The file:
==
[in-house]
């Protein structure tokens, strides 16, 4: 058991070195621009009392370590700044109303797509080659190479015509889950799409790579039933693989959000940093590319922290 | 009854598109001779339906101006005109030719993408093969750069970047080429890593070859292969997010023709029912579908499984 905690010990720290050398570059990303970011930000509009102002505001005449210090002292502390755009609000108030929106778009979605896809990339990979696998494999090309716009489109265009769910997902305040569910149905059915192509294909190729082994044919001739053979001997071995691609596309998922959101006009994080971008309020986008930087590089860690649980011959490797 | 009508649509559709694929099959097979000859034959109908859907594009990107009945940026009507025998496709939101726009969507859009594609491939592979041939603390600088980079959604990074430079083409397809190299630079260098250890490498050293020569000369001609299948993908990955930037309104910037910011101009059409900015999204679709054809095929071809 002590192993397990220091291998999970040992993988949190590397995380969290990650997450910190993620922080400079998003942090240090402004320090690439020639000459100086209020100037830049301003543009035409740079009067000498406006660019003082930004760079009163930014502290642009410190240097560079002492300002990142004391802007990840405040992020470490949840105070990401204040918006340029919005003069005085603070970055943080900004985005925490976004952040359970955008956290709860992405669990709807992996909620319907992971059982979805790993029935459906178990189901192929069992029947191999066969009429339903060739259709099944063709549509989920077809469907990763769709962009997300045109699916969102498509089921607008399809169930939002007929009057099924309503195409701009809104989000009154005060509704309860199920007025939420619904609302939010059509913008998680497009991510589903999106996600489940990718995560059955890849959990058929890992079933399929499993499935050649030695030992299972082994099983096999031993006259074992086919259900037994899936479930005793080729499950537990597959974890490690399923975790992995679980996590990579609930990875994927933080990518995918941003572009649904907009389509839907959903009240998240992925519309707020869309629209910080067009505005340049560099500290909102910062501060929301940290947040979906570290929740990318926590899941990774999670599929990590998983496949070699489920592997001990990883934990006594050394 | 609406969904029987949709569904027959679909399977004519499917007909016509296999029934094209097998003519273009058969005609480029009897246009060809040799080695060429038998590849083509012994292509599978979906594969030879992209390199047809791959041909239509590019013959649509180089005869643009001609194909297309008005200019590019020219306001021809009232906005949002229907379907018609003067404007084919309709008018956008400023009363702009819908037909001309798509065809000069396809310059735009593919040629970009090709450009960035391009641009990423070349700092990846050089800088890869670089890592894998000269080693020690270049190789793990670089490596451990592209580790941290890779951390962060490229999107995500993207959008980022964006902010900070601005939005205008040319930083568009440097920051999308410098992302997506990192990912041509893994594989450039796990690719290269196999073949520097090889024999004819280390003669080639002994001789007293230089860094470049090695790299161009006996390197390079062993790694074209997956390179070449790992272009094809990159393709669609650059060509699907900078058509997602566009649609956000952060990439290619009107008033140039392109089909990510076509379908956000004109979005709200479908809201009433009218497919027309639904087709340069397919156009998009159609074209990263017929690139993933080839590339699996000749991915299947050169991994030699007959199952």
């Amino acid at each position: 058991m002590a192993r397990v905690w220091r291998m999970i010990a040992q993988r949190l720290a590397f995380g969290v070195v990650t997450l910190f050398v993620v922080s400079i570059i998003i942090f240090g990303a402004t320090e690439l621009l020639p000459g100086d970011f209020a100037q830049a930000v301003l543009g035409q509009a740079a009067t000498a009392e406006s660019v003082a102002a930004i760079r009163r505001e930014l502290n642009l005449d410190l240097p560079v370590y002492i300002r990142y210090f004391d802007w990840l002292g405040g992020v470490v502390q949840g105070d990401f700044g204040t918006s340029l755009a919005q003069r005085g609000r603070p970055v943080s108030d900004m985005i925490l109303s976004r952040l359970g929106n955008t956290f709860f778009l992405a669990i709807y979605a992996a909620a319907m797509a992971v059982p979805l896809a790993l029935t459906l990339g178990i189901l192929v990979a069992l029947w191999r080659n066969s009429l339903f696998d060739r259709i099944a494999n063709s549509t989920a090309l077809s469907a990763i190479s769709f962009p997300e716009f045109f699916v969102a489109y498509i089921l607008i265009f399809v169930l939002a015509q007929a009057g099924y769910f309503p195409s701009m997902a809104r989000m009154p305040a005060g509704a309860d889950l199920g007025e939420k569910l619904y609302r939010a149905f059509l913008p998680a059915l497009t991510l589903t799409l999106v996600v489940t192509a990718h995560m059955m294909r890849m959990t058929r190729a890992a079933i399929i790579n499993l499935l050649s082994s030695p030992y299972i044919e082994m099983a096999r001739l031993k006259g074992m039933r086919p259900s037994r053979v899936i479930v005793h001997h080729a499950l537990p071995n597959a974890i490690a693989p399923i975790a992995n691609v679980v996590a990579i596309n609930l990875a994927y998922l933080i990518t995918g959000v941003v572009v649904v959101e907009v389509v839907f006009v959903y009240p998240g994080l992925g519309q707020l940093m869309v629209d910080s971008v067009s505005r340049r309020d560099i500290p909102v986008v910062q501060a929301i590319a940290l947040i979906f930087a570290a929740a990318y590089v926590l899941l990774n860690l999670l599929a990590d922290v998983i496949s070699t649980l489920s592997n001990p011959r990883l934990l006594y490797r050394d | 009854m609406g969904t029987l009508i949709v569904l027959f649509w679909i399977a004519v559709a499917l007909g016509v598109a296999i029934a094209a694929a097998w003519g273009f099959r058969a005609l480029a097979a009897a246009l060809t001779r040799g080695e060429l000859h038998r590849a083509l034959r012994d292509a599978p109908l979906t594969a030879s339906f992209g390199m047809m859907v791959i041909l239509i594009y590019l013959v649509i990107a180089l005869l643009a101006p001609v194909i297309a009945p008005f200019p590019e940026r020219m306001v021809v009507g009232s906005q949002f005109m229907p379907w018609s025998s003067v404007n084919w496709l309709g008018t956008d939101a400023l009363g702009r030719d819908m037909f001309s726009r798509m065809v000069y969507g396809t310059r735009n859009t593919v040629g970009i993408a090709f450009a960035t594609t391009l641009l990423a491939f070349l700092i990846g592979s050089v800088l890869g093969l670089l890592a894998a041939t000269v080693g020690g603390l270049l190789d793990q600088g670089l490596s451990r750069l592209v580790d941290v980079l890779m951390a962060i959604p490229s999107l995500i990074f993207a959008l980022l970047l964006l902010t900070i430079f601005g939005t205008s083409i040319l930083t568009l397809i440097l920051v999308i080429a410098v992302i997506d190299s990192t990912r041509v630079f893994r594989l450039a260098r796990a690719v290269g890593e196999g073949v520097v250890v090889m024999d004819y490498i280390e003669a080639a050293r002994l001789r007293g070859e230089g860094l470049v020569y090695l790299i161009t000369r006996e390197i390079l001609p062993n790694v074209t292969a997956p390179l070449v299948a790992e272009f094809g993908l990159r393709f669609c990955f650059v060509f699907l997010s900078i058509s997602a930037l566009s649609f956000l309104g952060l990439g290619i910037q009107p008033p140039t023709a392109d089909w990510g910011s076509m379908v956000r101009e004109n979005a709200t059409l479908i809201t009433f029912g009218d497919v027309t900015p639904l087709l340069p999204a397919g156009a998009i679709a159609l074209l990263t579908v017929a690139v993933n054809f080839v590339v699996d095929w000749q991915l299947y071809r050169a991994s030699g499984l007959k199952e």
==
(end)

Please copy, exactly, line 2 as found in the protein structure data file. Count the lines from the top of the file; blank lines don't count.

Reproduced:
């Protein structure tokens, strides 16, 4: 058991070195621009009392370590700044109303797509080659190479015509889950799409790579039933693989959000940093590319922290 | 009854598109001779339906101006005109030719993408093969750069970047080429890593070859292969997010023709029912579908499984 905690010990720290050398570059990303970011930000509009102002505001005449210090002292502390755009609000108030929106778009979605896809990339990979696998494999090309716009489109265009769910997902305040569910149905059915192509294909190729082994044919001739053979001997071995691609596309998922959101006009994080971008309020986008930087590089860690649980011959490797 | 009508649509559709694929099959097979000859034959109908859907594009990107009945940026009507025998496709939101726009969507859009594609491939592979041939603390600088980079959604990074430079083409397809190299630079260098250890490498050293020569000369001609299948993908990955930037309104910037910011101009059409900015999204679709054809095929071809 002590192993397990220091291998999970040992993988949190590397995380969290990650997450910190993620922080400079998003942090240090402004320090690439020639000459100086209020100037830049301003543009035409740079009067000498406006660019003082930004760079009163930014502290642009410190240097560079002492300002990142004391802007990840405040992020470490949840105070990401204040918006340029919005003069005085603070970055943080900004985005925490976004952040359970955008956290709860992405669990709807992996909620319907992971059982979805790993029935459906178990189901192929069992029947191999066969009429339903060739259709099944063709549509989920077809469907990763769709962009997300045109699916969102498509089921607008399809169930939002007929009057099924309503195409701009809104989000009154005060509704309860199920007025939420619904609302939010059509913008998680497009991510589903999106996600489940990718995560059955890849959990058929890992079933399929499993499935050649030695030992299972082994099983096999031993006259074992086919259900037994899936479930005793080729499950537990597959974890490690399923975790992995679980996590990579609930990875994927933080990518995918941003572009649904907009389509839907959903009240998240992925519309707020869309629209910080067009505005340049560099500290909102910062501060929301940290947040979906570290929740990318926590899941990774999670599929990590998983496949070699489920592997001990990883934990006594050394 | 609406969904029987949709569904027959679909399977004519499917007909016509296999029934094209097998003519273009058969005609480029009897246009060809040799080695060429038998590849083509012994292509599978979906594969030879992209390199047809791959041909239509590019013959649509180089005869643009001609194909297309008005200019590019020219306001021809009232906005949002229907379907018609003067404007084919309709008018956008400023009363702009819908037909001309798509065809000069396809310059735009593919040629970009090709450009960035391009641009990423070349700092990846050089800088890869670089890592894998000269080693020690270049190789793990670089490596451990592209580790941290890779951390962060490229999107995500993207959008980022964006902010900070601005939005205008040319930083568009440097920051999308410098992302997506990192990912041509893994594989450039796990690719290269196999073949520097090889024999004819280390003669080639002994001789007293230089860094470049090695790299161009006996390197390079062993790694074209997956390179070449790992272009094809990159393709669609650059060509699907900078058509997602566009649609956000952060990439290619009107008033140039392109089909990510076509379908956000004109979005709200479908809201009433009218497919027309639904087709340069397919156009998009159609074209990263017929690139993933080839590339699996000749991915299947050169991994030699007959199952």